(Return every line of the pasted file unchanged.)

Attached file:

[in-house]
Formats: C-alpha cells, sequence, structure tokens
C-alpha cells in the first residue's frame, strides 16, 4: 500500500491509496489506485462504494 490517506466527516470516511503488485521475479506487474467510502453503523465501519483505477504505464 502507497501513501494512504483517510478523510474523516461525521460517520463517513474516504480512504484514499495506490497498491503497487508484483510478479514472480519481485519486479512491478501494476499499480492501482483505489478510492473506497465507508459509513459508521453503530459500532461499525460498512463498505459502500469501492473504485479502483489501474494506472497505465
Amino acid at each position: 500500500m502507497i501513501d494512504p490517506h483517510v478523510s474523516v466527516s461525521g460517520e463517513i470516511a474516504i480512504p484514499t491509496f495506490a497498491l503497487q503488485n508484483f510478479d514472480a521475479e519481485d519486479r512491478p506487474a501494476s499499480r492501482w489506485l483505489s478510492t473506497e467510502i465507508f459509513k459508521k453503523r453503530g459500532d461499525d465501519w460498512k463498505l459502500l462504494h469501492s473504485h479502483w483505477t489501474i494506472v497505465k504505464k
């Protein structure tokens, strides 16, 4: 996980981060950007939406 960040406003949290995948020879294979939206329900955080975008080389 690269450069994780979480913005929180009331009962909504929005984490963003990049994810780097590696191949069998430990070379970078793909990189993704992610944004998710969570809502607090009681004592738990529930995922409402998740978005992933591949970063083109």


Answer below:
[in-house]
Formats: C-alpha cells, sequence, structure tokens
C-alpha cells in the first residue's frame, strides 16, 4: 500500500491509496489506485462504494 490517506466527516470516511503488485521475479506487474467510502453503523465501519483505477504505464 502507497501513501494512504483517510478523510474523516461525521460517520463517513474516504480512504484514499495506490497498491503497487508484483510478479514472480519481485519486479512491478501494476499499480492501482483505489478510492473506497465507508459509513459508521453503530459500532461499525460498512463498505459502500469501492473504485479502483489501474494506472497505465
Amino acid at each position: 500500500m502507497i501513501d494512504p490517506h483517510v478523510s474523516v466527516s461525521g460517520e463517513i470516511a474516504i480512504p484514499t491509496f495506490a497498491l503497487q503488485n508484483f510478479d514472480a521475479e519481485d519486479r512491478p506487474a501494476s499499480r492501482w489506485l483505489s478510492t473506497e467510502i465507508f459509513k459508521k453503523r453503530g459500532d461499525d465501519w460498512k463498505l459502500l462504494h469501492s473504485h479502483w483505477t489501474i494506472v497505465k504505464k
């Protein structure tokens, strides 16, 4: 996980981060950007939406 960040406003949290995948020879294979939206329900955080975008080389 690269450069994780979480913005929180009331009962909504929005984490963003990049994810780097590696191949069998430990070379970078793909990189993704992610944004998710969570809502607090009681004592738990529930995922409402998740978005992933591949970063083109």